"Every word this man has uttered, as far as it concerns me and my doings, is false from head to tail," declared the bogus captain.

This was the first time he had spoken since he was brought on board the vessel. At first he was badly frightened, but while the trapper was telling his story, he had time to think over his situation and determine upon his line of defence.

"I don't know anything about this man and the other fellow he speaks of," he continued; "I never seen him before this morning, and I never tried to pass myself off as the captain of any ship."

Dick Lewis eyed him savagely while he was speaking, and when he ceased drew back his clenched hand. In a moment more the man would have measured his length on the deck, had not the captain interposed.

"Get ashore!" said he, shortly.

"O no, cap'n," replied the man, with an impudent smile. "This is a nice way you have of doing business, I do think! One of your friends commits an assault on me and drags me away from my peaceful home, and then you wash your hands of the matter by telling me to go ashore. That won't go down, by no means. Twenty dollars for damages will get rid of me, but not a cent less!"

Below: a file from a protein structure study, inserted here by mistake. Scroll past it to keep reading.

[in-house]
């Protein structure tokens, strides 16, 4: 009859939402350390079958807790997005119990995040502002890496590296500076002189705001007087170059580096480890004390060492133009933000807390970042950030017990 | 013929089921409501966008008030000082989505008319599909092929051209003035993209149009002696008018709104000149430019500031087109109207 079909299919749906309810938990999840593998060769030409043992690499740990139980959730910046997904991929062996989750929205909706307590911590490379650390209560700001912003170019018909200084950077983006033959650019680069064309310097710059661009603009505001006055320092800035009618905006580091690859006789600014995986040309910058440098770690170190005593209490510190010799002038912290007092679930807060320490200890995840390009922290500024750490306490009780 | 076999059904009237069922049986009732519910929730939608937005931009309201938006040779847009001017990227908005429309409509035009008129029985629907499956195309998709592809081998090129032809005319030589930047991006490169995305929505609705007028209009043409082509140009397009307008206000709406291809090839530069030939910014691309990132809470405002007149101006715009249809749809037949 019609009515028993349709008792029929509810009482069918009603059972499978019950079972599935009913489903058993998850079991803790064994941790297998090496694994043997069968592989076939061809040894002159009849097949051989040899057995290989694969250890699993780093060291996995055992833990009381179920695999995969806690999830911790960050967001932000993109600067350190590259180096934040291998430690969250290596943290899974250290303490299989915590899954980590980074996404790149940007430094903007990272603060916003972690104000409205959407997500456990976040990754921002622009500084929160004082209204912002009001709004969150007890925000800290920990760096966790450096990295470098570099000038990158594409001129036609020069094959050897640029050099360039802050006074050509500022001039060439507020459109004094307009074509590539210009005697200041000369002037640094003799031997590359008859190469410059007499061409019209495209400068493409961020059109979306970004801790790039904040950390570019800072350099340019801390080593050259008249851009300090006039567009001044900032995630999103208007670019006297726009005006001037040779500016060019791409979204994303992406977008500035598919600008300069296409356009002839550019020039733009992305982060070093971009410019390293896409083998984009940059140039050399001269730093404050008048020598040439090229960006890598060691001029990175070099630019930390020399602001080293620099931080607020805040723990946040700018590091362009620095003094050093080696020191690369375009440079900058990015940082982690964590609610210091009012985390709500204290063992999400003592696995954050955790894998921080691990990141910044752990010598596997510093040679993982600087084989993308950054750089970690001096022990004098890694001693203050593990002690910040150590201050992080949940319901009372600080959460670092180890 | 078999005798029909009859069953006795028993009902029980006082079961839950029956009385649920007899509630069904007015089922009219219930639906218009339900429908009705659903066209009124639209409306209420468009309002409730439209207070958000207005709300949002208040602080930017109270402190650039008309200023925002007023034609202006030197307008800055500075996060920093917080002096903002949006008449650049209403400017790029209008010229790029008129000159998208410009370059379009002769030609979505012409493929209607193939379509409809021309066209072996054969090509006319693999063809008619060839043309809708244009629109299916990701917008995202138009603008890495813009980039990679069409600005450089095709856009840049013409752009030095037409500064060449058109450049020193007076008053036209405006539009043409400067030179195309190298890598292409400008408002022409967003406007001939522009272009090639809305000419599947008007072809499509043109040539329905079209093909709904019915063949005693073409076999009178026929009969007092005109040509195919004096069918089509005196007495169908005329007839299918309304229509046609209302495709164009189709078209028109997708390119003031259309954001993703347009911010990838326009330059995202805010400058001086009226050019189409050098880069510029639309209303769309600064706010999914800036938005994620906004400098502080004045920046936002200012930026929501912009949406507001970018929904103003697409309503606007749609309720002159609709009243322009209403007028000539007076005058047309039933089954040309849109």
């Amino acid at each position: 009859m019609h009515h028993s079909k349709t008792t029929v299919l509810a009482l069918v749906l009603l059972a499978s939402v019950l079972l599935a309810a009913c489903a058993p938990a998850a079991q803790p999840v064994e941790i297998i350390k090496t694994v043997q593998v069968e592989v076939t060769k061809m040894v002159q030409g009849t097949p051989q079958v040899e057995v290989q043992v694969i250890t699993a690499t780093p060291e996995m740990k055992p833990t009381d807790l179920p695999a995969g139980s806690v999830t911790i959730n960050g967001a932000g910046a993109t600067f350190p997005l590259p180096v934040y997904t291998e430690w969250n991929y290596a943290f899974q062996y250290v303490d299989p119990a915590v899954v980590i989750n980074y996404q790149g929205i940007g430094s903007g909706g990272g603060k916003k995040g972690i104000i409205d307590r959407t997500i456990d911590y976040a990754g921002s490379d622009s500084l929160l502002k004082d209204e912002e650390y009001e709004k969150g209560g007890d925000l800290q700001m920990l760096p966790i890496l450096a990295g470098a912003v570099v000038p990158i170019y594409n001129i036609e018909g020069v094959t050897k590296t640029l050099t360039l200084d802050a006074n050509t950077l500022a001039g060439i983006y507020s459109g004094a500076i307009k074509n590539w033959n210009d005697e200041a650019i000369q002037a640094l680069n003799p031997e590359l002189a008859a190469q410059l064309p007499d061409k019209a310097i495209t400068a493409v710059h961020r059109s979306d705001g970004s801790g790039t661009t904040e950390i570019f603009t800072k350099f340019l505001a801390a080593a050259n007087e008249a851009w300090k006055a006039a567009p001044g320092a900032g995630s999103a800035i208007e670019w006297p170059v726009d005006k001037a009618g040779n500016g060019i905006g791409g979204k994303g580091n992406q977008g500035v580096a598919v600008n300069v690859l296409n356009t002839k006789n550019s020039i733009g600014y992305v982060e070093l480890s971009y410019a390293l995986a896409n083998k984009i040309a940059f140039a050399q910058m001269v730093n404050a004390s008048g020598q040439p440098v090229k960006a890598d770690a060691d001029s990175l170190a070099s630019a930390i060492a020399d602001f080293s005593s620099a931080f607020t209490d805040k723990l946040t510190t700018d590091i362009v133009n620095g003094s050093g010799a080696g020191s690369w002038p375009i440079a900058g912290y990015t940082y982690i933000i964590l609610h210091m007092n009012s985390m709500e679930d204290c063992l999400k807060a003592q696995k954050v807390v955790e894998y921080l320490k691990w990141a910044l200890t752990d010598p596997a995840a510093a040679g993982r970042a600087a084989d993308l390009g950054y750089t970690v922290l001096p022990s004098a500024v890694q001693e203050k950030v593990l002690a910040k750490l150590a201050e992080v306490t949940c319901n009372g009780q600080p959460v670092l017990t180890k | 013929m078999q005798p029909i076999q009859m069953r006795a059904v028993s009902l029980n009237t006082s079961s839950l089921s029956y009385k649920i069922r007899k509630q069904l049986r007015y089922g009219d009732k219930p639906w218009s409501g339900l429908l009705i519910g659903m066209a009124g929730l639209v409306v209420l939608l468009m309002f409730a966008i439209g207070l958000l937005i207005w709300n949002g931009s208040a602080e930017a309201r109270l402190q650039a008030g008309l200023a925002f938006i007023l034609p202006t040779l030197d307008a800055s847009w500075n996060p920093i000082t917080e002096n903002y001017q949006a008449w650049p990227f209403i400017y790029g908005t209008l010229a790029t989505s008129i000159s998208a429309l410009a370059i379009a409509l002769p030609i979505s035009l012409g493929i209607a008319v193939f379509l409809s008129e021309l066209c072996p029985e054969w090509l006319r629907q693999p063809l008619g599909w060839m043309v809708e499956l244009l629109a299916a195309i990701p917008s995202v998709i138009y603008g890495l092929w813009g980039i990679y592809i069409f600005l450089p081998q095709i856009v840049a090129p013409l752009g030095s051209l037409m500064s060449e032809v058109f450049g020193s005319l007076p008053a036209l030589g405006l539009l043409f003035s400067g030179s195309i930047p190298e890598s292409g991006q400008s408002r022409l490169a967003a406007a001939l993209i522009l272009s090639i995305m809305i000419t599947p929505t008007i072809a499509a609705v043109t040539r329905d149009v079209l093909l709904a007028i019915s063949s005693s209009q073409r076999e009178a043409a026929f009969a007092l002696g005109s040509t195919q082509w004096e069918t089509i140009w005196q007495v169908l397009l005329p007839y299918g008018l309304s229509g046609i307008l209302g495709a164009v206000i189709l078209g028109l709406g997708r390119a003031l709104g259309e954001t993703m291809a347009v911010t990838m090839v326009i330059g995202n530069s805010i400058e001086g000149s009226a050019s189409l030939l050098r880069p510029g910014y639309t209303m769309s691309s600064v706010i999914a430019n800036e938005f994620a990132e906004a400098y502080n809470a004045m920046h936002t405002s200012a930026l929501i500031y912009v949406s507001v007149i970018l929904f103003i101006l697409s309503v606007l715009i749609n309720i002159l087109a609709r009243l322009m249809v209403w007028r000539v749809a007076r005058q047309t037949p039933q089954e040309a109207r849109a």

"I can bring a dozen witnesses to prove that that man wasn't once outside of his house last night," said one of the ruffians on the dock. "I'm one of 'em, for I was with him all the evening and know everything he done."

"Rodgers!" exclaimed Uncle Dick.

"Here, sir," came the prompt response.

A stalwart sailor stepped quickly out from among his companions, and dashing his cap upon the deck stood behind the bogus captain pushing back his sleeves. A simple look from Uncle Dick would have sent the man flying over the schooner's side as if he had been thrown from a catapult.

"This is the last time I shall speak to you," continued Uncle Dick. "Get ashore!"

The bogus captain thought it best to obey, and that too without a moment's hesitation. Once on the dock he was safe, and there he stopped long enough to say a parting word to Uncle Dick. "This matter will be settled in the court-room," said he, with a threatening shake of his head. "That man shall be arrested before he is an hour older."

With these words he walked off, followed by his companions. The boys looked first at him, then at the captain and finally at Dick Lewis, who stood the very picture of astonishment. "Why didn't you set the law a-goin'?" the trapper managed to ask at last.

"It would have been of no use," answered the master of the schooner. "Didn't you hear what that man on the dock said? That indicated the defence they would bring up. We would find a court-room full of witnesses to prove an alibi – that is, that this man was somewhere else when the kidnapping was done."